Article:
From.... here

    If that means an approximation of it's observerd redshift, then it was about 5 billion lyrs. from us. Hopefully, someone more knowledgeable will confirm or correct this.
    We know time flies, we just can't see its wings.

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    They achieved great response time....(per original post link)

    In addition to all of this, GRB040924 goes on record as generating the fastest response ever for a gamma-ray burst satellite. HETE-2 detected the burst and relayed information through the NASA-operated Gamma-ray Burst Coordinates Network in under 14 seconds, which led to an optical detection about 15 minutes later with the Palomar 60-inch telescope, just north of San Diego. Dr. Derek Fox of Caltech was the lead on this observation
    We know time flies, we just can't see its wings.

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    I dont understand what you mean by

    ...The empirical redshift indicator ("pseudo-z"; Atteia 2003) for GRB 040924 is 0.5.

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    Quote Originally Posted by bmpbmp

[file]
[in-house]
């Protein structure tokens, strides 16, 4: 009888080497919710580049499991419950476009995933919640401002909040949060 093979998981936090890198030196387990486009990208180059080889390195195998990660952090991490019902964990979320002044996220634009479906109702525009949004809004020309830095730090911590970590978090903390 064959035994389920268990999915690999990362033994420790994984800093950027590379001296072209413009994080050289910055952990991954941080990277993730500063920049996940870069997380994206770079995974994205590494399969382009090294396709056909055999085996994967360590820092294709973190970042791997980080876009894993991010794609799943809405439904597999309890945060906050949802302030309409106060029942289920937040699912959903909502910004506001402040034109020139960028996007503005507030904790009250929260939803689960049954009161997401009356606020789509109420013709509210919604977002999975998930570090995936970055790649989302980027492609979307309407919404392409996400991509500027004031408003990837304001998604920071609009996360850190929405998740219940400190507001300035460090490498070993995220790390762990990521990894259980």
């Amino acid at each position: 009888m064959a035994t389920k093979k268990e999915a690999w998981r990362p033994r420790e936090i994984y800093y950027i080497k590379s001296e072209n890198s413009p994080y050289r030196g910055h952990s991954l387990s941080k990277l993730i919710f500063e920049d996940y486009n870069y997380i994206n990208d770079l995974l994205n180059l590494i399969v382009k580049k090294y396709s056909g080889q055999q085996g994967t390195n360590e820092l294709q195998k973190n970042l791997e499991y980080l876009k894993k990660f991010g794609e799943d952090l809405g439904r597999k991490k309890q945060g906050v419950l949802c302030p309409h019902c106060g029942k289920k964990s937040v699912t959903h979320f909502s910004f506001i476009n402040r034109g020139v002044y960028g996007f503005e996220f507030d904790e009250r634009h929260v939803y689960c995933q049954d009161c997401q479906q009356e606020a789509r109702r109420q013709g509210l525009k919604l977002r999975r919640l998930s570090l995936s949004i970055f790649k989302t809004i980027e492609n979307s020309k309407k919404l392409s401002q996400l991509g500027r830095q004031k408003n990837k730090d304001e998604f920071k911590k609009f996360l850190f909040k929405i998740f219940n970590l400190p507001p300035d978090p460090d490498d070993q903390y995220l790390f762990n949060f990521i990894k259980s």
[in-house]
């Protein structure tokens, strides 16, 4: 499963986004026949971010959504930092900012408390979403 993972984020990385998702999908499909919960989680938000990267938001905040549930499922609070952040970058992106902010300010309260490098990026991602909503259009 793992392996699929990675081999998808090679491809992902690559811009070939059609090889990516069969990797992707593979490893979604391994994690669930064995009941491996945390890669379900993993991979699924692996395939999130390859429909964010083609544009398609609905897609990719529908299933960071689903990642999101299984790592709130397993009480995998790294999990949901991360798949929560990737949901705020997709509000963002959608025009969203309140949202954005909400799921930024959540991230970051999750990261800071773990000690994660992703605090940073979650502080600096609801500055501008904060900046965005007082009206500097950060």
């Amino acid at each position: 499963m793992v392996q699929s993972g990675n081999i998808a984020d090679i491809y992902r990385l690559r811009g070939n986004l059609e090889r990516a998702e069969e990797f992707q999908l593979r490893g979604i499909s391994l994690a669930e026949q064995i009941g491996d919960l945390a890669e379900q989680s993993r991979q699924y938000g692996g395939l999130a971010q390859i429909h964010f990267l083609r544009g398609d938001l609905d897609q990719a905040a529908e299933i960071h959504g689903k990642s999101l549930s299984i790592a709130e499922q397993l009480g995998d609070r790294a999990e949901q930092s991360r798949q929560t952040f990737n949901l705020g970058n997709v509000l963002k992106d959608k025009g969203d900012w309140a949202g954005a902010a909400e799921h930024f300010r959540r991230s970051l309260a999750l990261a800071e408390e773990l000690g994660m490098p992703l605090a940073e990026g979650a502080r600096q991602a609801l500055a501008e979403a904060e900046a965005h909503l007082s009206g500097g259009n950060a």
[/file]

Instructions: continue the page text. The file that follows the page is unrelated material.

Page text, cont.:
I dont understand what you mean by

    ...The empirical redshift indicator ("pseudo-z"; Atteia 2003) for GRB 040924 is 0.5.
    Redshift is an indication of distance; 0.5 means that it's quite a long ways away (as in not even in the local galactic cluster, whose redshift is 0 for all practical purposes). A supernova would have to be in our galaxy within a hundred light years or so to be dangerous to us.
    Everything I need to know I learned through Googling.

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    So what you are saying is this one is further than a hundred light years from us and it posses no danger to us.

    Am I right on this

    Why all the commotion from scientists on this then

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    Quote Originally Posted by bmpbmp
    So what you are saying is this one is further than a hundred light years from us and it posses no danger to us.

    Am I right on this
    Yep.
    Quote Originally Posted by bmpbmp
    Why all the commotion from scientists on this then
    I don't think it's commotion. I think it's joy, it's the new toy to play with.
    At night the stars put on a show for free (Carole King)